Officials expect Anchorage’s CARES Act money to dry up by the end of the month

A downtown street in Anchorage, Alaska.
Fourth Avenue in Downtown Anchorage, Alaska in early December, 2019. (Joey Mendolia/Alaska Public Media)

In the midst of the city’s third hunker down order of the COVID-19 pandemic, Anchorage residents and businesses are struggling to make ends meet. The city has just $15 million in unallocated CARES Act money to put into relief programs, and officials said they expect that money to run dry by the end of the month.

Since the first city-wide shutdown in March, COVID-19 restrictions in Anchorage have fluctuated. Gathering limitations have gone up and down, some businesses have been required to close, and others ordered to limit service to partial capacity. 

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Hospitality and entertainment businesses have been hit hardest. With record-breaking case counts threatening to overwhelm Anchorage’s hospitals, the city entered another month-long hunker down this week, closing restaurants to indoor service, and closing entertainment facilities like movie theaters, bingo halls and bowling alleys entirely. 

“It’s pretty much devastated a 40-year business,” said Dustin Sherman, the manager at Jewel Lake Bowl in the Sand Lake neighborhood of Anchorage. With three shutdowns so far, the bowling alley has been closed for almost six months this year.

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“We’ve had to have the hard discussions on whether or not we’re going to be able to reopen once the shutdown is done. And we’ve had to have that conversation now like three times,” he said. “So far, we’ve been able to do it, but we’re not sure how it’s going to happen this time yet.”

A winter shutdown is particularly devastating because it’s league bowling season. That’s when the business makes most of its money for the year, Sherman said. 

Anchorage has about $15 million left to allocate into aid programs like rental and mortgage relief and small business grants. Anchorage Assembly Chair Felix Rivera said while they’ve set up grants specifically for restaurants and hospitality businesses, they haven’t set aside money for the entertainment industry.

“I’d like to see if we can help out some of the industries which feel unfairly targeted by these mandates,” Rivera said. “Movie theaters are down, bingo halls are shut down, bowling centers are shut down, so if we can do something specific to [the entertainment] industry, I think that would be preferable for this round of dollars.”

A proposed assembly resolution would split most of the remaining money between grants for businesses affected by the hunker down and rental and mortgage assistance. A smaller chunk would supplement the city’s new voucher program to help people buy essentials like groceries and gas. The vouchers are one-time gift cards — up to $200 for an individual, $400 for a family.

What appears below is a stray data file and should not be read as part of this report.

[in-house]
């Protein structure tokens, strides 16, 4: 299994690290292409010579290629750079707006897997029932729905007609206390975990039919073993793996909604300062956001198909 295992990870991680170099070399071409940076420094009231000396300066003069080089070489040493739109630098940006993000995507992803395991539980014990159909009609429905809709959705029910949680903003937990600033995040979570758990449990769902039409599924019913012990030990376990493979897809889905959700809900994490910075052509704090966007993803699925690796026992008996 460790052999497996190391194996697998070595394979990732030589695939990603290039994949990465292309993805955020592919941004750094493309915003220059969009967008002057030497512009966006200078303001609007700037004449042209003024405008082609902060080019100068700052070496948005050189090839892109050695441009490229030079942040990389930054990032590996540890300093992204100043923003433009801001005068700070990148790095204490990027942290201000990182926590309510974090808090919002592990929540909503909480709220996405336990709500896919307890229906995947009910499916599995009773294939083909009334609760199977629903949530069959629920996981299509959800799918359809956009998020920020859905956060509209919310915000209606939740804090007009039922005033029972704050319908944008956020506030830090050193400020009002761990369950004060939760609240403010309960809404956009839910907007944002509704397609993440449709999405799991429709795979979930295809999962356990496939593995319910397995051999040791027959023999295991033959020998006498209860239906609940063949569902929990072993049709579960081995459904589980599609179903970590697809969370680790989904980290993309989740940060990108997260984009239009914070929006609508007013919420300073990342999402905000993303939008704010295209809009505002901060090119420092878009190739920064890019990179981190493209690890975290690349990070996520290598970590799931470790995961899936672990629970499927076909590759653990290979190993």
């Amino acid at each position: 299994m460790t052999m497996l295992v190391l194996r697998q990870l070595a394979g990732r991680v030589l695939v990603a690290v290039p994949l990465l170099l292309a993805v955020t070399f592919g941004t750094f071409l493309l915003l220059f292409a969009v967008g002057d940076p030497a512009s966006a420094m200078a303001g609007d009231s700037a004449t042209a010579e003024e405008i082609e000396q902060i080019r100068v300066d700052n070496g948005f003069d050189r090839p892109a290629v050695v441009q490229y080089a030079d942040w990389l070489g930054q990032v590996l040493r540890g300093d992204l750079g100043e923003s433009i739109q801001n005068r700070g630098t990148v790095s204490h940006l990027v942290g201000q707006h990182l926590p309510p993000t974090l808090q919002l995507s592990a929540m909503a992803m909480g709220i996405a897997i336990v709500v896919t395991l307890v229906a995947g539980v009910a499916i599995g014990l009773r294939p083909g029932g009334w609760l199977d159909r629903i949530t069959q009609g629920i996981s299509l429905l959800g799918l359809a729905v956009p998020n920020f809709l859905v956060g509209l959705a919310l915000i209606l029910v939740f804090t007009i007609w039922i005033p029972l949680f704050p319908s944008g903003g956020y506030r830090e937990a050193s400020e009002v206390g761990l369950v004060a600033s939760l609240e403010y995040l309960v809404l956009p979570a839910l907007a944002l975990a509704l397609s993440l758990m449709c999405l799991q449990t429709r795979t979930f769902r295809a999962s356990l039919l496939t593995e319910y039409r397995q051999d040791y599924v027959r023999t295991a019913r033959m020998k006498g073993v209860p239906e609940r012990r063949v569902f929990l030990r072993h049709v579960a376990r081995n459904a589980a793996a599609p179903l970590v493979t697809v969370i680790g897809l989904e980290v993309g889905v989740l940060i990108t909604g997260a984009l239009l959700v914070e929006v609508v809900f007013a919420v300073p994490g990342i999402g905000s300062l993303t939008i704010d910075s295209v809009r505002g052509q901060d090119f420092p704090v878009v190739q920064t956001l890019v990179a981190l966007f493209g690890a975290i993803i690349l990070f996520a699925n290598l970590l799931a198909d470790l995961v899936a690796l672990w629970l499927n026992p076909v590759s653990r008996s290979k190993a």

At this point, the city is scraping the bottom of the barrel when it comes to relief money. Rivera said he fully expects it to run out by the end of the month.

“I don’t expect any of it to go beyond that,” he said. “That’s why we’ve pushed so hard with our congressional delegation, to see if they can really work with their colleagues to pass another federal stimulus.”

Early on in the pandemic, Sherman said federal unemployment helped to keep him and many employees afloat, but that has tapered off. And he said he was denied assistance through the city’s rental and mortgage relief program.

So far, the bowling alley hasn’t heard back on any of the municipal relief programs either. After applying twice, Sherman said the business received $10,000 through the federal Paycheck Protection Program, but that didn’t even cover two months of payroll.

Jason Bockenstedt, the acting mayor’s chief of staff, said many of the city’s relief programs have been oversubscribed.

“The small business grant programs that we have run, the most recent one that we did, was oversubscribed by about two times. I believe it was [funded at] about $5 million, and the number of applications that we received amounted to a little over $10 million in need,” said Bockenstedt.

Sherman said more federal aid money is always a good thing, but he’s mainly frustrated by the restrictions themselves, which he said feel arbitrary and overdone.

“It’s devastating for a business that’s supported Anchorage for 40 plus years. And Anchorage has kind of turned its back on it … that’s how we feel.”

The Assembly introduced the proposed relief allocations at a special meeting on Friday, with a vote set for next week.

Kavitha George is Alaska Public Media’s climate change reporter. Reach her at Read more about Kavitha here.

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